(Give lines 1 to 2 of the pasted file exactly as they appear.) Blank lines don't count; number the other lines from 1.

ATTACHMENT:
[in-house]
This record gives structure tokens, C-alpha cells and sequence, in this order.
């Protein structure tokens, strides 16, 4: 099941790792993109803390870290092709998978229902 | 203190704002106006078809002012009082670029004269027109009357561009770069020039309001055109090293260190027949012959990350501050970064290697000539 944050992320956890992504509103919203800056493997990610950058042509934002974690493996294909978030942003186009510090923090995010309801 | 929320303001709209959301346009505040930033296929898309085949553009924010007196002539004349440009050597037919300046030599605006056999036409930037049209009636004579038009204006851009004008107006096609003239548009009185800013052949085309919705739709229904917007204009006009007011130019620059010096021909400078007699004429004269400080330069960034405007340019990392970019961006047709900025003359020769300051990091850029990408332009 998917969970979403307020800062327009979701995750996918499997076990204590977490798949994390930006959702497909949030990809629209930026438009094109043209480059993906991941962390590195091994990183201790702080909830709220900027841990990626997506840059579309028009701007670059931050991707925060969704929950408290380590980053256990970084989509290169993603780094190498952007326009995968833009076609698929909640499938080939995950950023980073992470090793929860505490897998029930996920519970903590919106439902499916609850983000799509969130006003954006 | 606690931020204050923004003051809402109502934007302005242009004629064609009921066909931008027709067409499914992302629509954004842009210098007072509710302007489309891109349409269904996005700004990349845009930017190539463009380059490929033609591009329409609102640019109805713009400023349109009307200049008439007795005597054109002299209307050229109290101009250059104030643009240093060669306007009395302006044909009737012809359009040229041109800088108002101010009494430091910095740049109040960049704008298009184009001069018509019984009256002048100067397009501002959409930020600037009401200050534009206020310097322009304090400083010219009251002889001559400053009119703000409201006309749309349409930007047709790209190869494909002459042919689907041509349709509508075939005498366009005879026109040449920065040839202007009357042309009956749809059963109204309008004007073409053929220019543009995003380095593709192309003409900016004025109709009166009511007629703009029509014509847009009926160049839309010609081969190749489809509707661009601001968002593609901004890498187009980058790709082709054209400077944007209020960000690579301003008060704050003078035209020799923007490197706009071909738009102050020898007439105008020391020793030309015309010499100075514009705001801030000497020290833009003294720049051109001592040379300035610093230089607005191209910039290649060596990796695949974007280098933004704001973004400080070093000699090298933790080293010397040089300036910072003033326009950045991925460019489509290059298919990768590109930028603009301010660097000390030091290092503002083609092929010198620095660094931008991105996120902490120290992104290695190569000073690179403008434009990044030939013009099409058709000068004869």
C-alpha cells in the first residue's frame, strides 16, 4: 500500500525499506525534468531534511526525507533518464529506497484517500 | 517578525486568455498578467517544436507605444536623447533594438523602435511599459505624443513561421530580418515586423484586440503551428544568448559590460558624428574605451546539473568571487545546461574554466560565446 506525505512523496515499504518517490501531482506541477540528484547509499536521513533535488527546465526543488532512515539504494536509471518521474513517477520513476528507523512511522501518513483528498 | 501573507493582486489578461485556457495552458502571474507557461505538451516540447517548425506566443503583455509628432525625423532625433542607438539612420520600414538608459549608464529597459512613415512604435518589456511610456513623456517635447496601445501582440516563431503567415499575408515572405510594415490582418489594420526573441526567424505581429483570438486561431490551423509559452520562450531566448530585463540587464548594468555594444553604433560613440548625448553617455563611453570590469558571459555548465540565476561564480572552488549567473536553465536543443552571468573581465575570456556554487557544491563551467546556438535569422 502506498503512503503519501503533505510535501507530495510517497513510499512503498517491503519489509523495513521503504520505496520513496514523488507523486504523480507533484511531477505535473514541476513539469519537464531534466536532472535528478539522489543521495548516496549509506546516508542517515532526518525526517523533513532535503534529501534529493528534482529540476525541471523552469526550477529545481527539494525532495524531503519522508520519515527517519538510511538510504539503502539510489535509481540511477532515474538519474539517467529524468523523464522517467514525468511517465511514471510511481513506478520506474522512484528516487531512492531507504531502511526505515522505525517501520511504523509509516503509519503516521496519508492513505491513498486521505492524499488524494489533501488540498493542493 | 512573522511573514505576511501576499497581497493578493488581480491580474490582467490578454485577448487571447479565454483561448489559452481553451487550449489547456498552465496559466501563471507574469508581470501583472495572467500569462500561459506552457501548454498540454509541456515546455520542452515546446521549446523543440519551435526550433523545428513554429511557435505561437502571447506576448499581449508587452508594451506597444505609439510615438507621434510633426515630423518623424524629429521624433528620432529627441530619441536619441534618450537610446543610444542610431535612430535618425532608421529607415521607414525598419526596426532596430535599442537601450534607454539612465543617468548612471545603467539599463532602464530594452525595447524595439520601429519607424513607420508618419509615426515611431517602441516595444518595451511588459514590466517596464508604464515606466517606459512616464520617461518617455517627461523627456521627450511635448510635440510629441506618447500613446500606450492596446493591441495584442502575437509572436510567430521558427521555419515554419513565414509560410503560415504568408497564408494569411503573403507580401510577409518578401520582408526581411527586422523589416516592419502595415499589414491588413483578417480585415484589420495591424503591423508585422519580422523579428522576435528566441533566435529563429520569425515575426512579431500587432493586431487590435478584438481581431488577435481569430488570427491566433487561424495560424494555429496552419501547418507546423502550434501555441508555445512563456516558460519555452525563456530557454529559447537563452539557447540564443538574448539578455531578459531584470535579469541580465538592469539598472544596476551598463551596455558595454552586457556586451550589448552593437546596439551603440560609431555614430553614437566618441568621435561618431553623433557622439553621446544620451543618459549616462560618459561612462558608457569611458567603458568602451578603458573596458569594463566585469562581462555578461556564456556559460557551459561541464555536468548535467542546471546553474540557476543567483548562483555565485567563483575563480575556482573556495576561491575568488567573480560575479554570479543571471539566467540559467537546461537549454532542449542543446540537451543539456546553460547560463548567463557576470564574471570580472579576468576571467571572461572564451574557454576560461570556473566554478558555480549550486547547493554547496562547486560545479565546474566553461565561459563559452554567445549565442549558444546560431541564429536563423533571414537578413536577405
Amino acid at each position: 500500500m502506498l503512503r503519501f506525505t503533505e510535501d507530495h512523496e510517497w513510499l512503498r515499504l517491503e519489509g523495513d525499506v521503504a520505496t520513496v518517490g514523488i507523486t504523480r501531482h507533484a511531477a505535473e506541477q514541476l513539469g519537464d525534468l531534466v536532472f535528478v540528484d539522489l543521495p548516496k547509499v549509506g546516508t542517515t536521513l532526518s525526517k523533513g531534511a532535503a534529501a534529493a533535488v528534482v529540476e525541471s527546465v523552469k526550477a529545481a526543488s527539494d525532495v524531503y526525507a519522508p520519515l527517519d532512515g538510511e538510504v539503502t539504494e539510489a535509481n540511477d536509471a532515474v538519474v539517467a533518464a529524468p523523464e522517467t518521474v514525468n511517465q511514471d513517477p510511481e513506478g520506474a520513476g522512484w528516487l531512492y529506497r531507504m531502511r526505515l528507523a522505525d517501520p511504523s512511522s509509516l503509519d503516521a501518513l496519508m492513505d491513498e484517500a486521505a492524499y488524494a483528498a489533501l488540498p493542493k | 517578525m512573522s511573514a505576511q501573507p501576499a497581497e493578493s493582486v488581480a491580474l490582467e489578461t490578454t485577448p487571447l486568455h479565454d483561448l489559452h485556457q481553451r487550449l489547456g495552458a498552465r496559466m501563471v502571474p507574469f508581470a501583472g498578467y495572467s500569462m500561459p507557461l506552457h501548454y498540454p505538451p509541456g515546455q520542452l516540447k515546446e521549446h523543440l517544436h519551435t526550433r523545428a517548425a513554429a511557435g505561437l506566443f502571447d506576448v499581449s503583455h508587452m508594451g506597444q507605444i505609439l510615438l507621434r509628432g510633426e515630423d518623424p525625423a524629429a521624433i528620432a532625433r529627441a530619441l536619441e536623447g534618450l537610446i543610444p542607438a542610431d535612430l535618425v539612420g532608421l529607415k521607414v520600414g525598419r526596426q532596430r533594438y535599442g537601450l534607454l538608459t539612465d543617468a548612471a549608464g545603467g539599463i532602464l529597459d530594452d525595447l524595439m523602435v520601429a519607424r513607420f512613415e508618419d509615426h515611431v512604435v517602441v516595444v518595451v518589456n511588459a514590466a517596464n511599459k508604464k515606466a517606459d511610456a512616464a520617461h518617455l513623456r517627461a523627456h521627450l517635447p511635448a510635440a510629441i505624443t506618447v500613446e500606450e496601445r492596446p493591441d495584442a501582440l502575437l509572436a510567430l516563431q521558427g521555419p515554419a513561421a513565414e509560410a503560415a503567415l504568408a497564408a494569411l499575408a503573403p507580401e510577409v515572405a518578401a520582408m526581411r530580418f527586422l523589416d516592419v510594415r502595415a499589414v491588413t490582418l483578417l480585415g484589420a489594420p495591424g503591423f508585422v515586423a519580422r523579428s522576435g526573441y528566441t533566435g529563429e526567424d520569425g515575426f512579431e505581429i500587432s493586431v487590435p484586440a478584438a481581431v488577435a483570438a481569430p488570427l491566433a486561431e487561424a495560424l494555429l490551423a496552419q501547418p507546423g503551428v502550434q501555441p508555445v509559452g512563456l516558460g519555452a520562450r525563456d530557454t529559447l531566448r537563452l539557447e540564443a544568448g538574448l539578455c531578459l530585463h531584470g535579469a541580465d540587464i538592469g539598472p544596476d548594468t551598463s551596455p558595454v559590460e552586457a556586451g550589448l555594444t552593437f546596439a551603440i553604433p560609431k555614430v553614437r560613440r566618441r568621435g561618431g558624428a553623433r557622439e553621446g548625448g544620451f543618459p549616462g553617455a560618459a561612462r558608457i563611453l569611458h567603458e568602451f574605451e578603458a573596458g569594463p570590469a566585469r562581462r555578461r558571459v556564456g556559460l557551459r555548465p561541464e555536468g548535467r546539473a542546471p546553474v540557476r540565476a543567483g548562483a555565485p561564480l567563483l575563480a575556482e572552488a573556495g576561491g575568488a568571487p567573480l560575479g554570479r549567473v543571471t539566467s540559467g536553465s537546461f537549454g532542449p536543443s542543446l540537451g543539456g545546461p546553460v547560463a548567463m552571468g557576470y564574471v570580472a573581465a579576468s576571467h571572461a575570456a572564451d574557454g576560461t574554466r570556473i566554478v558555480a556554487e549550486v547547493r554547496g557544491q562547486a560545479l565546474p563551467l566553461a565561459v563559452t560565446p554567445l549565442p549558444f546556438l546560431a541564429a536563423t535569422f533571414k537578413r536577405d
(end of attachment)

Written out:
[in-house]
This record gives structure tokens, C-alpha cells and sequence, in this order.